Last summer, Canadian medical school student Amy Gajaria, 27, joined a Brazilian circus. Gajaria volunteered for three weeks in Rio de Janeiro with Crescer e Viver (Grow Up and Live), a nonprofit circus school program that aims to educate and boost the self-esteem of children from low-income communities. “The kids have a chance to be physically active, express themselves creatively, and work with others,” says Gajaria. “A lot of them come from homes in favelas where they may not have great adult role models. They really look up to the circus school staff.”
Crescer e Viver is one of more than 50 programs that have partnered with the organization Iko Poran, which places international volunteers with Brazilian nonprofit groups that need an extra hand. Participants might teach English or environmental conservation, or coach soccer or gymnastics, among other possibilities. Gajaria has a background in theater and trained on the trampoline when she was younger, so she was matched with the circus school program.
“Three days a week in the afternoon, I assisted the youngest kids with acrobatic activities inside a big-top circus tent in Rio’s Praça Onze neighborhood, near the Centro (downtown),” explains Gajaria. “I helped the little ones as they did cartwheels and handstands to warm up. Then I assisted the instructors as the kids worked on the trapeze, juggled, jumped on the trampoline, rode the unicycle, or learned how to balance on each other. I was just blown away by their talents,” Gajaria says. “The part that was most meaningful to me, though, was talking one-on-one with kids who don’t get that kind of adult attention at home. I’d ask them about their lives and try to explain snow and hockey to them. There were two little girls and a boy in particular whom I really connected with. They called me titia (auntie).”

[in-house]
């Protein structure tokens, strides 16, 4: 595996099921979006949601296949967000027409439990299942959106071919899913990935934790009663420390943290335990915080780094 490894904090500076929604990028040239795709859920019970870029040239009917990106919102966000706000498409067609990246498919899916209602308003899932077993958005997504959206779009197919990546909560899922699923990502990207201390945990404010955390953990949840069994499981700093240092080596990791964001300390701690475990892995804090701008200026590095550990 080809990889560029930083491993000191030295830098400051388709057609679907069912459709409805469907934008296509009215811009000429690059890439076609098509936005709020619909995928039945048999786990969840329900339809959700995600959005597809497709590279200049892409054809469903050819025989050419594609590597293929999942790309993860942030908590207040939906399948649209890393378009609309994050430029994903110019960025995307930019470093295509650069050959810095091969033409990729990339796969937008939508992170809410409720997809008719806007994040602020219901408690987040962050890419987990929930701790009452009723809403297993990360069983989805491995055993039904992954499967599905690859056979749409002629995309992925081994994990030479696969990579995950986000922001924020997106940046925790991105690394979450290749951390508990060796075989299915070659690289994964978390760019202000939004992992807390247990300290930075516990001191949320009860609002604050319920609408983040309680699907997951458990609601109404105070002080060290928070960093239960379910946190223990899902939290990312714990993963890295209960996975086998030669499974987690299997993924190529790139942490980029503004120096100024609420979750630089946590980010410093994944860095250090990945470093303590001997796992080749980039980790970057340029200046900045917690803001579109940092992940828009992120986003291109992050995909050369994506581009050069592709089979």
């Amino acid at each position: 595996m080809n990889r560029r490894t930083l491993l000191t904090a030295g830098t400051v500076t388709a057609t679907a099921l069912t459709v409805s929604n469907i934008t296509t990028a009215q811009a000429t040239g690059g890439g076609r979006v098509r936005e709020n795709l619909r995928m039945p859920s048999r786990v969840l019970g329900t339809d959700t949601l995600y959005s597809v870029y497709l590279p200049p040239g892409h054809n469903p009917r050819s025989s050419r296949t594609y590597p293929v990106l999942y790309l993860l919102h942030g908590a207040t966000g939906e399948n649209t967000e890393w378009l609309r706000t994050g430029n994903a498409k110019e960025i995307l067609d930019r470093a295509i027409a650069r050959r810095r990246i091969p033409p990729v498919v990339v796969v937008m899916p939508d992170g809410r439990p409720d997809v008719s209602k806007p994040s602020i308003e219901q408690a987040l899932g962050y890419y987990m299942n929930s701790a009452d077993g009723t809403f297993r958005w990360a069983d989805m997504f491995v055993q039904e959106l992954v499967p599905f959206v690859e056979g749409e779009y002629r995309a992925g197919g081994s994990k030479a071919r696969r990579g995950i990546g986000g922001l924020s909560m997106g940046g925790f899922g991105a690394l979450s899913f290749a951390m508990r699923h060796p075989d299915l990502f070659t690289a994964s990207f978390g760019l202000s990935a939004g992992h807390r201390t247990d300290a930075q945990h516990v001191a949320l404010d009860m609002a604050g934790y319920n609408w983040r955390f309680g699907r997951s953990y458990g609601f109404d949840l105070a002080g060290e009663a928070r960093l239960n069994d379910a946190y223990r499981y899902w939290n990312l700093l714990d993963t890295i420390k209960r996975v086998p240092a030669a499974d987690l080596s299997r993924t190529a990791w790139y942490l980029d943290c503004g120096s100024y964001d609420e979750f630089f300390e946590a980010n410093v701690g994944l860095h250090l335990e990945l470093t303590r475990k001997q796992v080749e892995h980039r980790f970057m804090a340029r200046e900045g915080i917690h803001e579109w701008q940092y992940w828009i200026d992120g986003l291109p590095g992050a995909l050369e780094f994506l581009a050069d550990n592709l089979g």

Iko Poran volunteers also take 20 hours of intensive Portuguese classes. “I would bring my Portuguese homework to the circus school to do in between activities,” says Gajaria. “The kids wanted to do it with me. They thought it was hilarious.”
Volunteers stay at the Casa Amarelinha guesthouse in Rio’s artsy Santa Teresa neighborhood, a good base for exploring the city’s famous Copacabana and Ipanema beaches, Tijuca rain forest, and samba clubs. “Rio is an incredible city. You could just go there on vacation and have a good time. But I got to feel like I had a purpose for being there,” says Gajaria. “I also got to know a community and become friends with Brazilians who weren’t involved in the tourism industry. And I got to hang out with amazing kids. It was just so much fun.”
Iko Poran, 55/(0) 21-3852-2916. This appeared in the March/April 2011 issue.